Marks And Spencer Case Study

1426 words - 6 pages

EXECUTIVE SUMMARYWith multiple stores in the United Kingdom, Europe, Canada, and the United States, Marks and Spencer is a leader in superstore retail organizations. The combination of quality and price under the St Michael brand name offers customers value for their money. I have examined and evaluated the operations of Marks and Spencer, LTD including its strengths and weaknesses. I recommend the following in order to ensure continued success for the future of all Marks and Spencer stores:1. Find alternative sources to supply resources to Marks and Spencer stores abroad.2. Increase marketing efforts.3. Strengthen existing resources, add complementary resources, and develop new resources.1. Evaluation of Current Objectives and Current Strategy:The first objective of Marks and Spencer is to offer customers a selective range of high quality, well designed, and attractive merchandise at reasonable prices. In order to accomplish this Marks and Spencer sells all of its products exclusively under the St. Michael label. The second objective is to encourage suppliers to use modern and efficient techniques of production and quality control dictated by the latest discoveries in science and technology. Marks and Spencer's strategy for achieving this was by employing a large number of scientists, engineers, and support staff whom along with merchandising and suppliers establish product specifications and monitor quality. Another objective is to expand stores for a better display of a range of merchandise and for the convenience of customers. The strategy to accomplish this is by modernizing all of Marks and Spencer stores and adding satellite stores where expansion of existing locations is not feasible due to space restrictions. The final objective is to promote good human relations with customers, suppliers, and employees. The strategy to achieve this is by fulfillment of customer's needs, a strong partnership with suppliers, and a paternalistic relationship with employees.These objectives have proved to be successful and Marks and Spencer has grown to be the largest and most profitable retail organization in the United Kingdom.2. Analysis of Current Environmental Opportunities and Threats:Marks and Spencer has created a name for its self and is one of the most admired organizations in the United Kingdom. Marks and Spencer's chain of superstores offers a range of products to include men's, women's and children's clothing and underwear, lingerie, domestic furnishings, floor coverings, accessories, toiletries, footwear, and food items. High quality goods at moderate prices have contributed to sales and profits for Marks and Spencer. In 1988 textile products accounted for forty-eight percent of sales and fifty-five percent of profits. Food items accounted for forty percent of sales, and thirty-three percent of profits. Domestic products accounted for twelve percent of sales and profits.Expansion into international markets has proved to be less successful for...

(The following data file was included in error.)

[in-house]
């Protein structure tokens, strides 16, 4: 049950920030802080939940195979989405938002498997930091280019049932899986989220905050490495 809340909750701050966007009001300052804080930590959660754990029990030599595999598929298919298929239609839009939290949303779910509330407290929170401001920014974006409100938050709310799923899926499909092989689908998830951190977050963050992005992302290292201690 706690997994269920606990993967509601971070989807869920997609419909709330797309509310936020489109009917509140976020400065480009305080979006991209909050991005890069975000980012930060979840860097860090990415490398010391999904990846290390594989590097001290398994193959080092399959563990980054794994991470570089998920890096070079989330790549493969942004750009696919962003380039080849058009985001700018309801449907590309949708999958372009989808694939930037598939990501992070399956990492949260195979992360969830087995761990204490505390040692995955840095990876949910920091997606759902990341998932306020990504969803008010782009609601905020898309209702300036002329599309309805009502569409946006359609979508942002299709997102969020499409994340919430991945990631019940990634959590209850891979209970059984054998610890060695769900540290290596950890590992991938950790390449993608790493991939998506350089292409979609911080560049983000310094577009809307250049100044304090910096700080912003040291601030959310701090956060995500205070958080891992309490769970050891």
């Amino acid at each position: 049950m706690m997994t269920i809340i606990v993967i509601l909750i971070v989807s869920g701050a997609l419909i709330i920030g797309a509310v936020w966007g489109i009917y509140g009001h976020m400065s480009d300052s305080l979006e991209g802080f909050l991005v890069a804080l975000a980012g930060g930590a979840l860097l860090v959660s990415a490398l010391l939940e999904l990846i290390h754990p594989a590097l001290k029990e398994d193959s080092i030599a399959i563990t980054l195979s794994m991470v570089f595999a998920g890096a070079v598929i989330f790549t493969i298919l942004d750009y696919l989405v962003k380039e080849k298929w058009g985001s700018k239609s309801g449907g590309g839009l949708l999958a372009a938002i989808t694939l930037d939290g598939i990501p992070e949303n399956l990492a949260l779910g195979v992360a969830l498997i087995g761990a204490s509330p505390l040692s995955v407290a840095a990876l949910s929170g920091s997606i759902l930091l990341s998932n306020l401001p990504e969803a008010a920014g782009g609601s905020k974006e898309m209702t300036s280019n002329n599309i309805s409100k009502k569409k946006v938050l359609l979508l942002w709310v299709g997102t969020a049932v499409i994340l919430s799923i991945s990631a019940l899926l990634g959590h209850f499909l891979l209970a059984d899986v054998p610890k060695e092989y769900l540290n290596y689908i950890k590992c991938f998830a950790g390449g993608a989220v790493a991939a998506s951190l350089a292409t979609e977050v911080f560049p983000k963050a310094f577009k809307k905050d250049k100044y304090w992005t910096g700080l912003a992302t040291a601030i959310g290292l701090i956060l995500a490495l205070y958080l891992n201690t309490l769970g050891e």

Find Another Essay On Marks and Spencer Case Study

An Analysis of Marks and Spencer

1550 words - 6 pages An Analysis of Marks and SpencerINTRODUCTION TO THE FIRM AND ITS INDUSTRYMarks and Spencer is one of the largest retailers in the United Kingdom, and is also known as a major retailer selling diverse product ranges under their own exclusive brand in more than thirty countries. Customer confidence in the Marks and Spencer brand remains second to none. According to recent research undertaken by the Company, it shows that, in clothing, Mark and